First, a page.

• Table of Contents • Introduction • 1-Time Value • 2-Risk/Return • 3-Accounting • 4-Securities • 5-Business • 6-Regulatory • Case Studies • Student Papers

## 1.1.2 Computing Present and Future Values

It used to be that computing present and future values involved mind-numbing calculations using imprecise financial tables. Today calculators and computer spreadsheets significantly simplify the human task by turning the many calculations over to silicon chips. Quick and accurate present value computing has revolutionized our financial world. For example, hostile takeovers became viable around 1985 when it became technologically feasible to quickly compute yields on junk bonds, a vehicle by which bidders could acquire a company using the company's own cash flows.

Look at the attached tables, created with a spreadsheet:

 From the future value table, you will notice that \$1 invested at 12% interest for 5 years (assuming annual compounding) becomes \$1.7623. How much would you have in your bank account if you had deposited \$100 and waited 25 years, assuming the account pays 8% interest compounded annually? Answer: \$684.85 (the power of compounding!) From the present value table, you will notice that \$1 in 15 years has a value today of only \$0.2394, assuming the interest rate is 10%. That is, \$0.2394 (24 cents) invested for 15 years at an annual compound interest of 10% will grow to \$1.00 after 15 years. Example: It is 1889 and you have come into a nice inheritance from your great aunt. You consider traveling to Paris and looking into the new "impressionistic" art scene - which you have heard is quite interesting. Your trip would cost \$400 and you would have \$100 to buy a painting. Somebody mentions there is a colorful painting of irises by an obscure, apparently mentally unstable artist who lives in Arles. Or you could stay home and invest your \$500 in the booming market in railroad stocks. (More>>)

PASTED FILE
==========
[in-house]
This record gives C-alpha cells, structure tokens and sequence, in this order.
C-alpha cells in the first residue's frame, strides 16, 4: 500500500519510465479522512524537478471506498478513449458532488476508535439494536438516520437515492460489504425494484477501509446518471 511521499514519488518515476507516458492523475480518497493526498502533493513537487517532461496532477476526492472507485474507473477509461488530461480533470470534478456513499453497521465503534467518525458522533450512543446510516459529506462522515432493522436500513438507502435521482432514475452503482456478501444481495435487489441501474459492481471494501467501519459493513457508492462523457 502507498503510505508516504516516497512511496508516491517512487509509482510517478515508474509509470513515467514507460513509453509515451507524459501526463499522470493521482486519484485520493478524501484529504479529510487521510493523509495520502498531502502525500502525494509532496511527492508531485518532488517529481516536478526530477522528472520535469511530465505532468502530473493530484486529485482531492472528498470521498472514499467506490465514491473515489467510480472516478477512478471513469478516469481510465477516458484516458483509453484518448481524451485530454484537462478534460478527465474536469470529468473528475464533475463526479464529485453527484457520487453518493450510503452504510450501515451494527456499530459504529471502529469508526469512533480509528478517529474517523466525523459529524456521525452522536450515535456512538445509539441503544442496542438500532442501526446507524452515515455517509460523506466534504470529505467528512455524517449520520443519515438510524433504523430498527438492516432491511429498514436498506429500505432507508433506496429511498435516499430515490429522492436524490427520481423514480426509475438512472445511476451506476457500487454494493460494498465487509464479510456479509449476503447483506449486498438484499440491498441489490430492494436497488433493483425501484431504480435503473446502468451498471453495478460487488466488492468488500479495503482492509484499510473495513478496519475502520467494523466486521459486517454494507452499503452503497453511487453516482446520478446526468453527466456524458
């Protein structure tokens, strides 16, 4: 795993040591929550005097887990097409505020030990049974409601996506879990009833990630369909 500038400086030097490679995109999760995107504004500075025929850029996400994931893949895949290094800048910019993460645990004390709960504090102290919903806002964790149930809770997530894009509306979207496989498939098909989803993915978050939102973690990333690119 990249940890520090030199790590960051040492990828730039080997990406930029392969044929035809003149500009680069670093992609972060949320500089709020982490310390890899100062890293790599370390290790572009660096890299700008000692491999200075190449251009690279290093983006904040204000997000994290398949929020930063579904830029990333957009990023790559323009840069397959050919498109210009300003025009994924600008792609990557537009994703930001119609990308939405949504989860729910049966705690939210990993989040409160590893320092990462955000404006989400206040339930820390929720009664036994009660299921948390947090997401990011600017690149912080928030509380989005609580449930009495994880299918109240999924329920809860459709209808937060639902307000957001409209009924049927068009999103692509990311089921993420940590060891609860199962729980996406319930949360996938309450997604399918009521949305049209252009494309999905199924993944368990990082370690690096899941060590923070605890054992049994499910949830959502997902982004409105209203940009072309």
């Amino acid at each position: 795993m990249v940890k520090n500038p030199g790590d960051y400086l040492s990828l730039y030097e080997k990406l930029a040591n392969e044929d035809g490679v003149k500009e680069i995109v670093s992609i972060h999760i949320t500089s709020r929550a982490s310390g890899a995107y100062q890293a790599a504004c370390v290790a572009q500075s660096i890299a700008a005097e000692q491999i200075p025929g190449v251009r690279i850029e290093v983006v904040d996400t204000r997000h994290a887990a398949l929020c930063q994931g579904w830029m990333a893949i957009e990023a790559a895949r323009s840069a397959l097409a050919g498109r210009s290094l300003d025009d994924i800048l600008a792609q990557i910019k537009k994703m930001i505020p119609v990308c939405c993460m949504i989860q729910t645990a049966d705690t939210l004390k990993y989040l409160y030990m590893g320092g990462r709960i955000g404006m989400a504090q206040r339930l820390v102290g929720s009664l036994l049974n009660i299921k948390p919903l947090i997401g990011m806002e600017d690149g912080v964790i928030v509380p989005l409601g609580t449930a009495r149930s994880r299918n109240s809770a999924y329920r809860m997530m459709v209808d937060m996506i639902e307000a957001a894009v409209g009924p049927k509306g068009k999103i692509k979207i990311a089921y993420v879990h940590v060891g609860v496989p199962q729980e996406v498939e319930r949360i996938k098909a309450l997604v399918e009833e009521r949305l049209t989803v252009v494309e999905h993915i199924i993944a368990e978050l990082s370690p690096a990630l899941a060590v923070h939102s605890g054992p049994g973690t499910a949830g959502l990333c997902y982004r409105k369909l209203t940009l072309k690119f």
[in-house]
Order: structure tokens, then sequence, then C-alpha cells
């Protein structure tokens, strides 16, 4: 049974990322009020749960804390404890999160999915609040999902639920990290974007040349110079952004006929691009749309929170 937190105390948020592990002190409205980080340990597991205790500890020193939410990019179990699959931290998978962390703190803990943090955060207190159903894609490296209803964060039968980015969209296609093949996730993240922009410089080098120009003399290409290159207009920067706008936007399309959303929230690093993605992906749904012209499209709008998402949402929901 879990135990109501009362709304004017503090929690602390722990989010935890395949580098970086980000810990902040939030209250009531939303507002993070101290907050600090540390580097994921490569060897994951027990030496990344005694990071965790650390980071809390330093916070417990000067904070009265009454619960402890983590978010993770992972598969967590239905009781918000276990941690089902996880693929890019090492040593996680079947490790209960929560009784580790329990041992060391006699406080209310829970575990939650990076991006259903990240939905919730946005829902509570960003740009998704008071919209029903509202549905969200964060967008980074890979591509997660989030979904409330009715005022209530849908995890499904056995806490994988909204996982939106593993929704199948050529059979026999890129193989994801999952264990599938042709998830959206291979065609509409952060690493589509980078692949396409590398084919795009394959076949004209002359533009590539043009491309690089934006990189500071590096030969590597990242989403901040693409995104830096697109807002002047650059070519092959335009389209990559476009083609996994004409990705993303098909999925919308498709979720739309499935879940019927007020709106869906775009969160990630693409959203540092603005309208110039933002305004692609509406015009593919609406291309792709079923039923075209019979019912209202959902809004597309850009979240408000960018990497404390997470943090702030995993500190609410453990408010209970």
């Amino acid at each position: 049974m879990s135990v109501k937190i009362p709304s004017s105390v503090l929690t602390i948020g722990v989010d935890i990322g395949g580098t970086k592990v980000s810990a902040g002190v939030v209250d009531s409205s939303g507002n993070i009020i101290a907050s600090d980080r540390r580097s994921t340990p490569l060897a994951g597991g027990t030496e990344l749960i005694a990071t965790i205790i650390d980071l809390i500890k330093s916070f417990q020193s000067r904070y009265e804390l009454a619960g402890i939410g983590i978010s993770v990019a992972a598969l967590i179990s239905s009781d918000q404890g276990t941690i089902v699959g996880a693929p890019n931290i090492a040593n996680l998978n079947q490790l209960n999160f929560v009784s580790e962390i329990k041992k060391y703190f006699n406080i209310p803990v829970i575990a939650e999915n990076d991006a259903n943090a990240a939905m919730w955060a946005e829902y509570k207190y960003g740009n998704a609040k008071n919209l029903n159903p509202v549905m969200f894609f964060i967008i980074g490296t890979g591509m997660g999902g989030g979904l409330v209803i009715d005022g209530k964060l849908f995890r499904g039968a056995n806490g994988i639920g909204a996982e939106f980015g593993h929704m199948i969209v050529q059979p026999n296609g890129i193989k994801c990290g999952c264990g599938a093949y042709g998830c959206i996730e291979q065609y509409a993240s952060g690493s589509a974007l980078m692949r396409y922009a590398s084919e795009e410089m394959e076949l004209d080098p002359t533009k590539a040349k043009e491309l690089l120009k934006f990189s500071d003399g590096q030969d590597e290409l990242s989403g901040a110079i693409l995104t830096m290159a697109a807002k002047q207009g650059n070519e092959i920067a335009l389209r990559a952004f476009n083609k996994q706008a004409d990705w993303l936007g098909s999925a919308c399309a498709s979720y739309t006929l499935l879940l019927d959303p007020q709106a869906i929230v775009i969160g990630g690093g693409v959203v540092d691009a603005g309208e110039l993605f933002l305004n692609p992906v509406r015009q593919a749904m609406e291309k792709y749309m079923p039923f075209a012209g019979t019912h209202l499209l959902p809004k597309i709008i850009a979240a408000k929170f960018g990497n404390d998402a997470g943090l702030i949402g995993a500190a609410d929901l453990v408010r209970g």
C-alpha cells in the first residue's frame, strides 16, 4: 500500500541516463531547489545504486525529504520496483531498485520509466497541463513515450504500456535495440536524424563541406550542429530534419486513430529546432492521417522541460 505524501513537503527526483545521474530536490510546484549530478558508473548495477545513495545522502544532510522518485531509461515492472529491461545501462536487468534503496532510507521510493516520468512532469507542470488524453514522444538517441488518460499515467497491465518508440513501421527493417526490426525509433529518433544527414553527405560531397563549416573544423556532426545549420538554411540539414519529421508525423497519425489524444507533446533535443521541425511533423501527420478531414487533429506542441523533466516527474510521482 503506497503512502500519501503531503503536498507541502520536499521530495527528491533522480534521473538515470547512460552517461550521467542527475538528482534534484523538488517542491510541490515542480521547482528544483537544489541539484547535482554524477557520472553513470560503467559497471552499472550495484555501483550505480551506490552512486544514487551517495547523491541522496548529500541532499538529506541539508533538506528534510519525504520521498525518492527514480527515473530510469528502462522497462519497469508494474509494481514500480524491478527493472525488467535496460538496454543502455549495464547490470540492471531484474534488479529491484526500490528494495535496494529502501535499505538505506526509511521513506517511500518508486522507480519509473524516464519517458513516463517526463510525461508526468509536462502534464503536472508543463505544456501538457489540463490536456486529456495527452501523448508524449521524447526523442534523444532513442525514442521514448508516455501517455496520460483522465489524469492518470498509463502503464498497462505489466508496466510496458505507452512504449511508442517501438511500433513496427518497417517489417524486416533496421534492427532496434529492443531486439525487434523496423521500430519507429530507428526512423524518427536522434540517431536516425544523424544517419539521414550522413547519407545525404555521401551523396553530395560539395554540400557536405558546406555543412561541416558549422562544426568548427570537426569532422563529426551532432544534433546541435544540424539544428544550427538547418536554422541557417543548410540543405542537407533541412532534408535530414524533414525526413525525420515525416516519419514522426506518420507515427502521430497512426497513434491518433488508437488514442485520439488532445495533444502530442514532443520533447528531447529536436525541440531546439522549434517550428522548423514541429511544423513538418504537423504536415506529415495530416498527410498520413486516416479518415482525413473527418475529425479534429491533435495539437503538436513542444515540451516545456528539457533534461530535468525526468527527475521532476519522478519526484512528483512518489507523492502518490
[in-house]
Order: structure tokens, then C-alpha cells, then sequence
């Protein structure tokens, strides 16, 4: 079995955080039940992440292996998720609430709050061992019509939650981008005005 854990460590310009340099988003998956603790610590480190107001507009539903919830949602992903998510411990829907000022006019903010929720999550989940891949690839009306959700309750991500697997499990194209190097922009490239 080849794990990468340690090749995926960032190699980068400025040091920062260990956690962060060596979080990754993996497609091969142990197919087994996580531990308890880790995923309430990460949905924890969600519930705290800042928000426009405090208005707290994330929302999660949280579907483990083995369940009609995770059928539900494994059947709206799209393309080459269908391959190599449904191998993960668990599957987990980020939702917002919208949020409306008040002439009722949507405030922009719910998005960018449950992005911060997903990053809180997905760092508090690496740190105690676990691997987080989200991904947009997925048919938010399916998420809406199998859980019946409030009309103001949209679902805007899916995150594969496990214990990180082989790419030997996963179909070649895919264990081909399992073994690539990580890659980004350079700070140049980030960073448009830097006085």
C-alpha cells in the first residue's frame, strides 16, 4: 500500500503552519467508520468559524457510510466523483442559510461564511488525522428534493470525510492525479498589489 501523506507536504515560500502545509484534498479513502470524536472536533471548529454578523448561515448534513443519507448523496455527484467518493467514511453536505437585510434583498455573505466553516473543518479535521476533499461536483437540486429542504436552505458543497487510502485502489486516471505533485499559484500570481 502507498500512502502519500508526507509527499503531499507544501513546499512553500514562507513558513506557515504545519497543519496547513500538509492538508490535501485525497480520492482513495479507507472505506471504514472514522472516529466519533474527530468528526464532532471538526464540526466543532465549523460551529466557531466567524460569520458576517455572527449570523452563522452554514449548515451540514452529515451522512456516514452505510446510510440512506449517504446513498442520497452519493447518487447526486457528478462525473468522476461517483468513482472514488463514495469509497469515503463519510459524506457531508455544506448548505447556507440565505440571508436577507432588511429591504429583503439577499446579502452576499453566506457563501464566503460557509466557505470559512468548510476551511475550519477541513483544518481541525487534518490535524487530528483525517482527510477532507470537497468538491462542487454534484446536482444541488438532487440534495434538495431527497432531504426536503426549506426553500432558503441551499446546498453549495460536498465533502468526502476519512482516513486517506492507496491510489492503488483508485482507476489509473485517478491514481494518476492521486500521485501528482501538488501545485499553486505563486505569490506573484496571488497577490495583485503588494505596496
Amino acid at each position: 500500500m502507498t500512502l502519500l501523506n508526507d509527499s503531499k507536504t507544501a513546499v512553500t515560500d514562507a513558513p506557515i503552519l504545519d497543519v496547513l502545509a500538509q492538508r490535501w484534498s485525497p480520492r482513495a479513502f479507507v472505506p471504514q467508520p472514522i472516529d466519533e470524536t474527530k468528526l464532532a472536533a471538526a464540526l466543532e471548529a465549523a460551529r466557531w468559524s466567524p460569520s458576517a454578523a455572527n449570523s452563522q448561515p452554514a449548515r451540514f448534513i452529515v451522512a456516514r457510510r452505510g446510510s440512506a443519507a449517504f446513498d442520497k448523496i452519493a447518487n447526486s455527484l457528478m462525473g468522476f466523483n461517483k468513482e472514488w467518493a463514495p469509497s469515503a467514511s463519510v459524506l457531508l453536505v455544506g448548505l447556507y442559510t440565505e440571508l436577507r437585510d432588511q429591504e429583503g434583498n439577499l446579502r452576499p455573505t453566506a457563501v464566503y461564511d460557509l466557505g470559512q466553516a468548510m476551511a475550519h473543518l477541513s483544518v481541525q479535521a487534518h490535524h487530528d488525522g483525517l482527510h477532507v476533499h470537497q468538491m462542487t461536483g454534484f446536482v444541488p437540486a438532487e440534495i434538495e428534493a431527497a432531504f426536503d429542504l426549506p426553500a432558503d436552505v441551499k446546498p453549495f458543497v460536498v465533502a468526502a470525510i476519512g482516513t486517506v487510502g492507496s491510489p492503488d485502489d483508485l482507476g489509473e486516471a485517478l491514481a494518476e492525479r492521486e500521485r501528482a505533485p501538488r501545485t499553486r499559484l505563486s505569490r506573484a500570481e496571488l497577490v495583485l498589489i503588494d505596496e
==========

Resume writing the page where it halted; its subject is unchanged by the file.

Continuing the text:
1.1.1 Present value and future value 1.2 Future value